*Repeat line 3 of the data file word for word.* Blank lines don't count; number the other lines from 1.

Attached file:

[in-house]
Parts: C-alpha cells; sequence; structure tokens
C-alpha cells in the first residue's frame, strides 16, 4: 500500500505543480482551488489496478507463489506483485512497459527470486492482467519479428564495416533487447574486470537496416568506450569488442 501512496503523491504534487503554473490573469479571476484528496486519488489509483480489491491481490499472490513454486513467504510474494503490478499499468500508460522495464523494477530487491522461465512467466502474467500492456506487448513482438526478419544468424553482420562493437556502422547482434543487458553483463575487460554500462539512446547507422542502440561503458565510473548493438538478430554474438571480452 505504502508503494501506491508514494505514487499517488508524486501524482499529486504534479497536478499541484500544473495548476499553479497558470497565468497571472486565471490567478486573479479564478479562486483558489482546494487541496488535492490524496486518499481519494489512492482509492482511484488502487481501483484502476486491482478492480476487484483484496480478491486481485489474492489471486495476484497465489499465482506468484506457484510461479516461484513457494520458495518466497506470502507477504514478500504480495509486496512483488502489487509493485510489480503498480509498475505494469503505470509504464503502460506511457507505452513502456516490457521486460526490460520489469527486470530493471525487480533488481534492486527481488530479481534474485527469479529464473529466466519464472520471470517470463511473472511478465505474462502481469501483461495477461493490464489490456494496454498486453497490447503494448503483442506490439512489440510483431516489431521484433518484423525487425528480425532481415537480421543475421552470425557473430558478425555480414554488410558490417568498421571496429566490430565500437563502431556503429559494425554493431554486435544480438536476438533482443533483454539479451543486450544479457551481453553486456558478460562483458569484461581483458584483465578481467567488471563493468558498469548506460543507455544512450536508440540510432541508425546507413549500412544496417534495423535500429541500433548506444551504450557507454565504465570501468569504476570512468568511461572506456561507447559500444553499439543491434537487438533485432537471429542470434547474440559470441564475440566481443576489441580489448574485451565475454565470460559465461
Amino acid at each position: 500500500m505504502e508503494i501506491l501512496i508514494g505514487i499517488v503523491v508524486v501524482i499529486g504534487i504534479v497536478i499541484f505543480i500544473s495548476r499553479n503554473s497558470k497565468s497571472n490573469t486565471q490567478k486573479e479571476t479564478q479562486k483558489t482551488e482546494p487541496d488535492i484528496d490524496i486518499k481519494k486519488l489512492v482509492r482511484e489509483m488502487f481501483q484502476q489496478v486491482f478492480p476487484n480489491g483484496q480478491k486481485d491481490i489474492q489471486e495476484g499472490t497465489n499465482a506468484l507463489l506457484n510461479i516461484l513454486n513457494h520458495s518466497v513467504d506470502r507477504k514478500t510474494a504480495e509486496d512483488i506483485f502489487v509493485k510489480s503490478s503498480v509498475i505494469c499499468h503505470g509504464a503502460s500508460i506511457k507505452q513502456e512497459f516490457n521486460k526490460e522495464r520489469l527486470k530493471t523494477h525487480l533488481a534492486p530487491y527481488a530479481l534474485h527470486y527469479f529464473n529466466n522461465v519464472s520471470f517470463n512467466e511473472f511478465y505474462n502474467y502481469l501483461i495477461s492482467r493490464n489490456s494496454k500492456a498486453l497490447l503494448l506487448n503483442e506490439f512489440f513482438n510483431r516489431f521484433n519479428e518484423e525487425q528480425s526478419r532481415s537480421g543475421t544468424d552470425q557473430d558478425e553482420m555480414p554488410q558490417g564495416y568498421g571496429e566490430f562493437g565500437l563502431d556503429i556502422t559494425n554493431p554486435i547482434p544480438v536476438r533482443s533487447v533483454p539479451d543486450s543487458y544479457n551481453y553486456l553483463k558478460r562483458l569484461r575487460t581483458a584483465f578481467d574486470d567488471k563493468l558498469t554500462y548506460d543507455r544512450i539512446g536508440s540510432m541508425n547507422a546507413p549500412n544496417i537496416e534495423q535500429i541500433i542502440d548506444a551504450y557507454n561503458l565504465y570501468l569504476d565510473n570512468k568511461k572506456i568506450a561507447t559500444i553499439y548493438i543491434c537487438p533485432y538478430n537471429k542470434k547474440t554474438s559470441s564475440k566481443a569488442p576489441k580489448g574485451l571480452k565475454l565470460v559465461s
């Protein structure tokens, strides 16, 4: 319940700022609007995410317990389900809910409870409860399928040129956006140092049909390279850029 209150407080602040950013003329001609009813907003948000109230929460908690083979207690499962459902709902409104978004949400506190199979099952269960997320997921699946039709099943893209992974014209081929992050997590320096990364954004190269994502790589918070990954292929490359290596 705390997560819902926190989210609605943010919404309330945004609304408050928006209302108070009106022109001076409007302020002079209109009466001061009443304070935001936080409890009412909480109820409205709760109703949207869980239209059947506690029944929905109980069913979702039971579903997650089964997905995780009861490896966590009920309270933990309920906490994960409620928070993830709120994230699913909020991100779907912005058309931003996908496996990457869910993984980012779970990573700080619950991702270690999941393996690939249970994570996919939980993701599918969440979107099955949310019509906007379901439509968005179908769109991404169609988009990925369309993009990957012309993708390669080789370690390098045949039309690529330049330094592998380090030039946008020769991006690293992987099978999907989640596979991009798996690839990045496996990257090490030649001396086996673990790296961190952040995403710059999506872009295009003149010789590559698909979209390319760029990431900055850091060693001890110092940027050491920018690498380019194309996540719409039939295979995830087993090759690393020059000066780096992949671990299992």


C-alpha cells in the first residue's frame, strides 16, 4: 500500500505543480482551488489496478507463489506483485512497459527470486492482467519479428564495416533487447574486470537496416568506450569488442 501512496503523491504534487503554473490573469479571476484528496486519488489509483480489491491481490499472490513454486513467504510474494503490478499499468500508460522495464523494477530487491522461465512467466502474467500492456506487448513482438526478419544468424553482420562493437556502422547482434543487458553483463575487460554500462539512446547507422542502440561503458565510473548493438538478430554474438571480452 505504502508503494501506491508514494505514487499517488508524486501524482499529486504534479497536478499541484500544473495548476499553479497558470497565468497571472486565471490567478486573479479564478479562486483558489482546494487541496488535492490524496486518499481519494489512492482509492482511484488502487481501483484502476486491482478492480476487484483484496480478491486481485489474492489471486495476484497465489499465482506468484506457484510461479516461484513457494520458495518466497506470502507477504514478500504480495509486496512483488502489487509493485510489480503498480509498475505494469503505470509504464503502460506511457507505452513502456516490457521486460526490460520489469527486470530493471525487480533488481534492486527481488530479481534474485527469479529464473529466466519464472520471470517470463511473472511478465505474462502481469501483461495477461493490464489490456494496454498486453497490447503494448503483442506490439512489440510483431516489431521484433518484423525487425528480425532481415537480421543475421552470425557473430558478425555480414554488410558490417568498421571496429566490430565500437563502431556503429559494425554493431554486435544480438536476438533482443533483454539479451543486450544479457551481453553486456558478460562483458569484461581483458584483465578481467567488471563493468558498469548506460543507455544512450536508440540510432541508425546507413549500412544496417534495423535500429541500433548506444551504450557507454565504465570501468569504476570512468568511461572506456561507447559500444553499439543491434537487438533485432537471429542470434547474440559470441564475440566481443576489441580489448574485451565475454565470460559465461